​Environmental conservation, tourism and economic development: an avant-garde Brazilian solution through PPPs

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Note: This blog entry was adapted from an original submission for the PPIAF Short Story Contest. It is part of a series highlighting the role of Public-Private Partnerships (PPPs) in projects and other transformative work around the world.

For the most part, protected areas in Brazil are managed by the public sector. As a result, like other countries, these areas face conservation difficulties, including a lack of resources for maintenance and other initiatives.
Gruta de Maquiné, part of the Peter Lund 
Cave Route. Photo: Francisco Martins/flickr

Because of this lack of public-sector financial and human resources, the private sector has provided a significant portion of funding for managing protected areas. One of these cases is in Brazil’s Minas Gerais State. The Secretary of State for Environment and Sustainable Development (SEMAD), Forest State Institute (IEF) and Public-Private Partnership Central Unit collaborated to develop a PPP model focused on management, conservation and operation of three protected areas, located in the State’s Karst region: PPP Peter Lund Cave Route.

The PPP Peter Lund Cave Route aims to structure a single, singular national and international tourist track, aligning the unique natural and cultural elements of the karst region. This new management model is demonstrating results for conservation and sustainable development, including the mobilization of public policies that value one of Brazil’s greatest characteristics: biodiversity.

The project goal is attract private partners who will:
  • Work to implement and maintain protected areas’ infrastructure in protected areas in concession;
  • Conduct commercial operations in these areas through visitation, tourism and environmental education;
  • Preserve historical and natural heritage, and promote environmental conservation; and
  • Respect environmental laws and the relationship with the surrounding community.
The project, carried out through the PPP system, will have an estimated US$20 million in initial private investment for implementation of ecotourism activities, accommodation, restaurants, visitation services, and other related infrastructure, in addition to conservation of the biodiversity in these areas. In addition, there are also five-year reinvestments of 4.6 percent of the initial investment. It is expected that, after the implementation phase of this project, the number of visitors will double within five years at the state parks that are part of this concession.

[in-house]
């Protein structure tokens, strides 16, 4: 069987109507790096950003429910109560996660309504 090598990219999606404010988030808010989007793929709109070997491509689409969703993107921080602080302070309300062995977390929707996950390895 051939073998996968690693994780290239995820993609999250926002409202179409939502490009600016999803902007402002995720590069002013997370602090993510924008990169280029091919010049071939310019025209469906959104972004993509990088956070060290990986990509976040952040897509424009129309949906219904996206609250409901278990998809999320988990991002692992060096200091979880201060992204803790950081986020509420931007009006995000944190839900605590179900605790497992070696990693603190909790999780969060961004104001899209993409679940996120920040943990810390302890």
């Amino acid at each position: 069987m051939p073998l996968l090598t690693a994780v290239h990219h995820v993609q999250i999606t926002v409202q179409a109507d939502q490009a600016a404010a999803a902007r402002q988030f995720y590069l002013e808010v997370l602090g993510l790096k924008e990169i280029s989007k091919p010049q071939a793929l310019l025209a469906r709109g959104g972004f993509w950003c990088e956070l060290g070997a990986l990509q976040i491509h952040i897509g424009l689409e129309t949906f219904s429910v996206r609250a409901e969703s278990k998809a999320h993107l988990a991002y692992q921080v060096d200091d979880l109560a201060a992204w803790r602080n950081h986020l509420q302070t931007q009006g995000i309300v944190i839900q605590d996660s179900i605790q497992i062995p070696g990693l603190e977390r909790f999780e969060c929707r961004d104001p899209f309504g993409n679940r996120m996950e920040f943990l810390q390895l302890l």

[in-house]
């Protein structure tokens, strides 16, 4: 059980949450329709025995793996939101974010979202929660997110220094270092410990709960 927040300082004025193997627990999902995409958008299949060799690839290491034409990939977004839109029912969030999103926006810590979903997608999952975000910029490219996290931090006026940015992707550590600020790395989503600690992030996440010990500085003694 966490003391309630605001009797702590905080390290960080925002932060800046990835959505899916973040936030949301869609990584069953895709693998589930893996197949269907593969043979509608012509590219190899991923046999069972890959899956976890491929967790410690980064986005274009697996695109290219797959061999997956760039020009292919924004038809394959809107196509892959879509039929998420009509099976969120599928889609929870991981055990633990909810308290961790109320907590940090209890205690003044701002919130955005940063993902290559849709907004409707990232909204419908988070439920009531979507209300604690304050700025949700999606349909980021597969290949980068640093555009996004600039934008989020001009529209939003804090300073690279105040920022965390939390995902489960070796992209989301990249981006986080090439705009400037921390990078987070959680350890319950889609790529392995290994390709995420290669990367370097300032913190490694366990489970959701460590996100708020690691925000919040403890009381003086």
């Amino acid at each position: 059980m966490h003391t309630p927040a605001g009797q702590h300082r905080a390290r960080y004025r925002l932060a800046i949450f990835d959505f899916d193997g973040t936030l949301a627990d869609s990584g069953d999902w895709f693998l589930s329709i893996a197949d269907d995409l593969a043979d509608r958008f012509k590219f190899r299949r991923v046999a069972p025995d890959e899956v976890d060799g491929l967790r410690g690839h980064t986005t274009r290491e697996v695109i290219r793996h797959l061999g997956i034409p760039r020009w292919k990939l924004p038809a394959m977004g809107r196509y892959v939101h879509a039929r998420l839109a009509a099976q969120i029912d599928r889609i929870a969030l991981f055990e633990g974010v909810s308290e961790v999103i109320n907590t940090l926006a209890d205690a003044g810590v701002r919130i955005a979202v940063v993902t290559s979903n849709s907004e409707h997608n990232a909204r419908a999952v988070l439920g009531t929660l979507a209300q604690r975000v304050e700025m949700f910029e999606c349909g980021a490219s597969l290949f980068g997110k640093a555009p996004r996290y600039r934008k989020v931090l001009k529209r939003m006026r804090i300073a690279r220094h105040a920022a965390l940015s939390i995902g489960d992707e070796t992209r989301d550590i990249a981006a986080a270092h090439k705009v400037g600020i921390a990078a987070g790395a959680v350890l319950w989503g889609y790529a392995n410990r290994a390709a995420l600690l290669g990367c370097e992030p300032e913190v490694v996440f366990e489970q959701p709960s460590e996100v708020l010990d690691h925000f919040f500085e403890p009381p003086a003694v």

This initiative’s PPP contracts allow linking the government’s monthly payment to the concessionaire on the basis of performance and quality indicators, in order to ensure the quality of public service during the entire concession period. One of the indicators aims to reflect the socioeconomic impacts of the project on local communities, including the income and employment generation within the municipalities in which the protected areas are located, based on the idea of social bonds. This objective will strive to measure the income variations related to tourism, promoted from private partner performance.

Another PPP-related aspect for a PPP is how law enforcement is handled. Even if government delegates the protected area’s management to a private partner, the responsibility for supervise and enforcing protected area legislation remains with the government.

In this context, the government holds the power to determine maintenance standards and quality of services offered in the contract, and also to supervise and monitor activities to ensure that that the natural features of the park are being preserved. However, beyond the contract itself, the PPP operation structure provides incentives for maintaining a high standard of quality.

The private partner is responsible to attract more visitors for the parks and to maintain, conserve and preserve protected areas. On the other hand, the private concessionaire can develop supplementary activities, such as climbing, cycling, restaurants or hotels, since it has been approved by the government to increase the revenue generated and attract more visitors — which is critical to attracting and incentivizing the private partner.

PPPs can be an effective way to capture significant economic value natural assets. They can help improve the economic sustainability of protected areas, enhance the quality of services and leverage investment in conservation. In the long term, PPPs can function as a critical tool for protecting biodiversity and improving surrounding communities.


Maria Emília Barbosa Bitar

Public Policy and Government Management Specialist - Minas Gerais, Brazil

Thiago Ferreira Almeida

Superintendent of Planning, Integration and Investment Financing - Minas Gerais, Brazil

Carlos Eduardo Simões Moraes

Attorney and Specialist in Public Policy - Minas Gerais, Brazil

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